What a joy it is to stitch on a very small piece with such delightful colors and personality! Also a joy to be able to complete something worthwhile in a short period of time - a feeling of accomplishment without stress.
Gail had sent me, along with the fish, a photocopy in color to show where to re-place the beads after removing them for the stitching, but I decided not to remove them at all, as it's simple to just stitch around them.
Hopefully, in this detail picture, you can see the difference in the surface textures of the threads I chose to use. Silk would have been too smooth, so I chose to use perle cotton instead for the body of the fish. The floss, which is normally my preference, would have also been too smooth. (However, for a bit of contrast, I did use floss for the dark pink patch and the spots in the same color.) The perle cotton has a ropy twist, so makes the surface of the body appear a little bit rougher - kind of "pebbly."
The green spots and also the yellow are YLI Ribbon Floss. This was used because the color is great, and the shine is a nice contrast against the more matte look of the cotton. Gail painted the gold parts in metallic gold, but the Kreinik I usually use seemed a bit heavy - so I opted for the YLI ribbon floss in Honey/Copper - which has a bit of sparkle. In person it is beautiful!! I didn't want a lot of glitter/sparkle, etc., as I didn;t want any distraction from the gleam of those gorgeous "pearls."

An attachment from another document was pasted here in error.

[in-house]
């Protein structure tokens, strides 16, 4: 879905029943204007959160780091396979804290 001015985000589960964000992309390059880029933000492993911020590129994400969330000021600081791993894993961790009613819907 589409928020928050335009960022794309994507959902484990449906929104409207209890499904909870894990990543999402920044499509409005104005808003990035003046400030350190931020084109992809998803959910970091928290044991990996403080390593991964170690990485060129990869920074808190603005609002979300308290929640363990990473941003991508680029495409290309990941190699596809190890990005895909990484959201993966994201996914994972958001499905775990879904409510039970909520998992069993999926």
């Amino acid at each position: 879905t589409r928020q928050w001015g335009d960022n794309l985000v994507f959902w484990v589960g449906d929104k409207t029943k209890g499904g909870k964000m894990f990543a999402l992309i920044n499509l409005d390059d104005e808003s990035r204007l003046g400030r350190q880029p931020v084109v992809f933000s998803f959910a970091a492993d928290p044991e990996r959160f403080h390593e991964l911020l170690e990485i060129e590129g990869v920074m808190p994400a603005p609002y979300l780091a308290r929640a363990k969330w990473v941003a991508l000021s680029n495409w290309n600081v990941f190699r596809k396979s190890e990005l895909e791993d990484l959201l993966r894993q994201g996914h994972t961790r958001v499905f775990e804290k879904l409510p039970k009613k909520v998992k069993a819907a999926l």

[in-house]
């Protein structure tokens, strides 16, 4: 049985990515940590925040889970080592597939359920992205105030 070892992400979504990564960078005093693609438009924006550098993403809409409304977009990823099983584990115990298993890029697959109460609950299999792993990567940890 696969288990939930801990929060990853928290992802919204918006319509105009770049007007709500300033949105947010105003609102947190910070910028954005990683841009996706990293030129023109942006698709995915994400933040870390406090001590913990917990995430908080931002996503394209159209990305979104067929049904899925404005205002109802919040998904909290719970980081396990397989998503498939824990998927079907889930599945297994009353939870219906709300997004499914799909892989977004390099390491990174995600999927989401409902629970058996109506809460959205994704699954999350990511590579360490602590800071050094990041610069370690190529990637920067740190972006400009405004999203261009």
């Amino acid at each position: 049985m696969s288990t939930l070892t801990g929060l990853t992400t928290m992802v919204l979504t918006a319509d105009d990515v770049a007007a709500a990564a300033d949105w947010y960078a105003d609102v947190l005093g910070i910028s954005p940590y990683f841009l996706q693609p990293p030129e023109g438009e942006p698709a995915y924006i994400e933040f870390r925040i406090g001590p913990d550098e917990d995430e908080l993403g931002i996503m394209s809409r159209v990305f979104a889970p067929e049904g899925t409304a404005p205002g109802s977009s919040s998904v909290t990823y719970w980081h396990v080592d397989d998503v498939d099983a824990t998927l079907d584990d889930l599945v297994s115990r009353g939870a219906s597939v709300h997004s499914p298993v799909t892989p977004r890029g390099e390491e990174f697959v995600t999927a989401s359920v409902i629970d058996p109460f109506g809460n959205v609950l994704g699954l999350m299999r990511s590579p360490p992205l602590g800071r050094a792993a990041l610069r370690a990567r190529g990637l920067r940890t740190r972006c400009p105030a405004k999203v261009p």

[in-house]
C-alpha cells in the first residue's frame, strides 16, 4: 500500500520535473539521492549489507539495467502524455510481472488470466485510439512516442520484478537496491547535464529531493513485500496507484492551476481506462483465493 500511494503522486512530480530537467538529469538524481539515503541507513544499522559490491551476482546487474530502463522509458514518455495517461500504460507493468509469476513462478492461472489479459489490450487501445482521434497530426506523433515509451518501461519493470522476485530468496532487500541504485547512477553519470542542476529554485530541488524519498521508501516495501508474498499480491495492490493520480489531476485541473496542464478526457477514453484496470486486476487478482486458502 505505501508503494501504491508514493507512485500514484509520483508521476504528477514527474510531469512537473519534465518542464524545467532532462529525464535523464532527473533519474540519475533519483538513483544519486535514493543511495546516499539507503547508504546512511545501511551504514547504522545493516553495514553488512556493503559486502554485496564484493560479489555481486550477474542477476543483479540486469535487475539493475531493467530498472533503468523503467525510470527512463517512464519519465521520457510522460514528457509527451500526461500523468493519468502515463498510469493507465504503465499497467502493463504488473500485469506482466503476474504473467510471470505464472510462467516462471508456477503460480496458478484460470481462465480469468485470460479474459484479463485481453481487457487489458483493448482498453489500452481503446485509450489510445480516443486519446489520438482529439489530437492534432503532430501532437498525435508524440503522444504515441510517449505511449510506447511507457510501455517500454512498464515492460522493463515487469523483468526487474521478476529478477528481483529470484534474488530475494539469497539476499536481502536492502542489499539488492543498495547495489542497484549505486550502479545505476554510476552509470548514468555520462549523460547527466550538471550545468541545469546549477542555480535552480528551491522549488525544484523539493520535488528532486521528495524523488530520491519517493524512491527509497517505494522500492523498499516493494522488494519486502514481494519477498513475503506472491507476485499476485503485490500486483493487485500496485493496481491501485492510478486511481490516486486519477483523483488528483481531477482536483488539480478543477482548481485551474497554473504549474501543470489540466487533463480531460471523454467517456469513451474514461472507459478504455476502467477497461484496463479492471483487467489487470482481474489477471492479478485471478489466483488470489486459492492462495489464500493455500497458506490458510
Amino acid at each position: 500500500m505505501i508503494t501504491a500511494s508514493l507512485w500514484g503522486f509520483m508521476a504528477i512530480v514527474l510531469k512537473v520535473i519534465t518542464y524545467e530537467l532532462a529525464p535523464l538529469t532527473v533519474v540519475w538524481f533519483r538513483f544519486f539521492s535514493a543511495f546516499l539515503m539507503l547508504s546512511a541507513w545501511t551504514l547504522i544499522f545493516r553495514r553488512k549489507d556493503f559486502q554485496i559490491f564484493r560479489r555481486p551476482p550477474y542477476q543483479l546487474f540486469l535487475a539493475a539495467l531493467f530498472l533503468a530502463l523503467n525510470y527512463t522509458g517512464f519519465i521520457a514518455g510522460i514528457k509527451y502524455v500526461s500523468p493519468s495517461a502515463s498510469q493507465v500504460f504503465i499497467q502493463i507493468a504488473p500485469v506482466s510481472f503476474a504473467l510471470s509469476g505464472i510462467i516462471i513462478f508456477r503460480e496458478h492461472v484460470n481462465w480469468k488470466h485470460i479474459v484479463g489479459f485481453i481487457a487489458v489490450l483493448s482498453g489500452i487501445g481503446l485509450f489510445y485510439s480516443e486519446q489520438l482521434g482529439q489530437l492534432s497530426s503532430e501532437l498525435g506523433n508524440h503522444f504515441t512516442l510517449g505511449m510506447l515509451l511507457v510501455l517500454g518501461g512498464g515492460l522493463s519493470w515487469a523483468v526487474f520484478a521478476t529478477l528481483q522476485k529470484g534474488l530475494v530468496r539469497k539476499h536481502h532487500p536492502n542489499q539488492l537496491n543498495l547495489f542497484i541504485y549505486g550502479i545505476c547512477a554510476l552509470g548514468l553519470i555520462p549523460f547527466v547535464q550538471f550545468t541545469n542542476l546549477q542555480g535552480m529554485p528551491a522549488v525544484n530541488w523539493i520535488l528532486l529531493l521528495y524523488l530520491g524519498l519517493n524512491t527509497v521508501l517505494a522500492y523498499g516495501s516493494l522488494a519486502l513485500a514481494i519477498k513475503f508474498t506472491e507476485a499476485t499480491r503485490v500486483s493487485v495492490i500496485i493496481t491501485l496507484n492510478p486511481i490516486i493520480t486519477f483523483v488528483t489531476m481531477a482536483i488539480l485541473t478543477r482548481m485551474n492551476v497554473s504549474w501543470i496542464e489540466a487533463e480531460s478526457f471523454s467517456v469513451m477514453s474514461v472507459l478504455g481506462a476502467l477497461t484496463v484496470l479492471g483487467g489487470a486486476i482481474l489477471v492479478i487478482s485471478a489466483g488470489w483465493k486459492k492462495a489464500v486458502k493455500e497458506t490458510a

It is always a good idea to stitch about three rows of basketweave around the ornament, as a few stitches would be lost in the seam allowance. A really competent finisher usually needs no more than this.
I have shown with arrows that I drew lines 3 threads out from the horizontal and vertical stitches - even when there were only two or three stitches. Then, just "connect the dots" on the diagonal, and you will have a smooth, even and consistent seam allowance outline.
The color was chosen to contrast with the body of the fish, and also to give the idea of the beautiful blue/green water in which this little fish lives and swims. It will provide a tiny outline around the shape when the finishing is done.
Next on my agenda is this gorgeous little multi-colored companion, and I can hardly wait to get started. It will take some serious "pondering" (and a whole box of stash threads dumped out) to select the right threads and colors, as one mustn't just pick threads to match each little segment - they must coordinate and look right as a whole.
Then comes the Sea Horse, which is one of my favorite critters of all - I have studied marine biology, and this animal is a fascinating one! Gail did a splended job of making him beautiful.
These canvases of hers are giving me a great relief from stitching on my own designs - as that gets really tiresome. (especially when deadlines are pushing.) It's good to have friends who are great designers, and who also know how to put a design on canvas properly!! These are easy and delightful to work.